Baghdad Bikers Defy War with a Roari
    X
    June 28, 2016 10:33 AM
    Baghdad is a city of contradictions. War is a constant. Explosions and kidnappings are part of daily life. But the Iraqi capital remains a thriving city, even if a little beat up. VOA's Sharon Behn reports on how some in Baghdad are defying the stereotype of a nation at war by pursuing a lifestyle known for its iconic symbols of rebellion: motorbikes, leather jackets and roaring engines.
    Video

    Video Baghdad Bikers Defy War with a Roar

    Baghdad is a city of contradictions. War is a constant. Explosions and kidnappings are part of daily life. But the Iraqi capital remains a thriving city, even if a little beat up. VOA's Sharon Behn reports on how some in Baghdad are defying the stereotype of a nation at war by pursuing a lifestyle known for its iconic symbols of rebellion: motorbikes, leather jackets and roaring engines.
    Video

    Video Melting Pot of Immigrants Working to Restore US Capitol Dome

    The American Iron Works company is one of the firms working to renovate the iconic U.S. Capitol Dome. The company employs immigrants of many different cultural and national backgrounds. VOA’s Arman Tarjimanyan has more.
    Video

    Video Testing Bamboo as Building Material

    For thousands of years various species of bamboo - one of the world's most versatile plants - have been used for diverse purposes ranging from food and medicine to textiles and construction. But its use on a large scale is hampered because it's not manufactured to specific standards but grown in the ground. A University of Pittsburgh professor is on track to changing that. VOA’s George Putic reports.
    Video

    Video Orphanage in Iraqi City Houses Kids Who Lost their Parents to Attacks by IS

    An orphanage in Iraqi Kurdistan has become home to scores of Yazidi children who lost their parents after Islamic State militants took over Sinjar in Iraq’s Nineveh Province in 2014. Iraqi Kurdish forces backed by the U.S. airstrikes have since recaptured Sinjar but the need for the care provided by the orphanage continues. VOA’s Kawa Omar filed this report narrated by Rob Raffaele.
    Video

    Video Re-Opening Old Wounds in a Bullet-Riddled Cultural Landmark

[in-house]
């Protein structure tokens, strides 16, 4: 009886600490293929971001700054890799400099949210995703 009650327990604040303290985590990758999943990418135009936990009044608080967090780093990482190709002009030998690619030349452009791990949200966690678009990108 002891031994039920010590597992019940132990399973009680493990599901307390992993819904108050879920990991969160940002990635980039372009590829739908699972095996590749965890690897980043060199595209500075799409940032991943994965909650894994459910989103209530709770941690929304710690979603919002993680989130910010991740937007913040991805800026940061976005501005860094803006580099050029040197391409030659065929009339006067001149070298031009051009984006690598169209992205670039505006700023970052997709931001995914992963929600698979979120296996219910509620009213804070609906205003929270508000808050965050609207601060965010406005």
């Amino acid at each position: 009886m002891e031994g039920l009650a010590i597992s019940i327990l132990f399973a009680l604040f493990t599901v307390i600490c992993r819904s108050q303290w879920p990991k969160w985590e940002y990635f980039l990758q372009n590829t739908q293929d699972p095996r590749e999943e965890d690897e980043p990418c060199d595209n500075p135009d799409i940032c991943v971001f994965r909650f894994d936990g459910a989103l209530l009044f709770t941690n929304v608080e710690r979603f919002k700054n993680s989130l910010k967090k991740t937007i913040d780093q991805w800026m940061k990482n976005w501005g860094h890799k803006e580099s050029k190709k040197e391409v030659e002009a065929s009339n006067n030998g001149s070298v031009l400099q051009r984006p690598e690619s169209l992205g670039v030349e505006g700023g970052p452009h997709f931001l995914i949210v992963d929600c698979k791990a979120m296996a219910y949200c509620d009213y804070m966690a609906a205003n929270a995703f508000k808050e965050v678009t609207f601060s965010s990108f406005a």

A cultural landmark before Lebanon’s civil war transformed it into a nest of snipers, Beirut’s ‘Yellow House’ is once again set to play a crucial role in the city.  Built in a neo-Ottoman style in the 1920s, in September it is set to be re-opened as a ‘memory museum’ - its bullet-riddled walls and bunkered positions overlooking the city’s notorious ‘Green Line’ maintained for posterity. John Owens reports from Beirut.
    Video

    Video Brexit Resounds in US Presidential Contest

    Britain’s decision to leave the European Union is resounding in America’s presidential race. As VOA’s Michael Bowman reports, Republican presumptive nominee Donald Trump sees Britain’s move as an affirmation of his campaign’s core messages, while Democrat Hillary Clinton sees the episode as further evidence that Trump is unfit to be president.
    Video

    Video New York Pride March A Celebration of Life, Mourning of Loss

    At this year’s march in New York marking the end of pride week, a record-breaking crowd of LGBT activists and allies marched down Manhattan's Fifth Avenue, in what will be long remembered as a powerful display of solidarity and remembrance for the 49 victims killed two weeks ago in an Orlando gay nightclub.
    Video

    Video NASA Juno Spacecraft, Nearing Jupiter, to Shed Light on Gas Giant

    After a five-year journey, the spacecraft Juno is nearing its destination, the giant planet Jupiter, where it will enter orbit and start sending data back July 4th. As Mike O'Sullivan reports from Pasadena, California, the craft will pierce the veil of Jupiter's dense cloud cover to reveal its mysteries.
    Video

    Video Orlando Shooting Changes Debate on Gun Control

    It’s been nearly two weeks since the largest mass shooting ever in the United States. Despite public calls for tighter gun control laws, Congress is at an impasse. Democratic lawmakers resorted to a 1960s civil rights tactic to portray their frustration. VOA’s Carolyn Presutti explains how the Orlando, Florida shooting is changing the debate.
    Video

    Video Tunisian Fishing Town Searches for Jobs, Local Development Solutions

    As the European Union tries to come to grips with its migrant crisis, some newcomers are leaving voluntarily. But those returning to their home countries face an uncertain future.  Five years after Tunisia's revolution, the tiny North African country is struggling with unrest, soaring unemployment and plummeting growth. From the southern Tunisian fishing town of Zarzis, Lisa Bryant takes a look for VOA at a search for local solutions.
    Video

    Video 'American Troops' in Russia Despite Tensions

    Historic battle re-enactment is a niche hobby with a fair number of adherents in Russia where past military victories are played-up by the Kremlin as a show of national strength. But, one group of World War II re-enactors in Moscow has the rare distinction of choosing to play western ally troops. VOA's Daniel Schearf explains.
    Video

    Video Muslim American Mayor Calls for Tolerance

    Syrian-born Mohamed Khairullah describes himself as "an American mayor who happens to be Muslim." As the three-term mayor of Prospect Park, New Jersey, he believes his town of 6,000 is an example of how ethnicity and religious beliefs should not determine a community's leadership. Ramon Taylor has this report from Prospect Park.

    Special Report

    Adrift The Invisible African Diaspora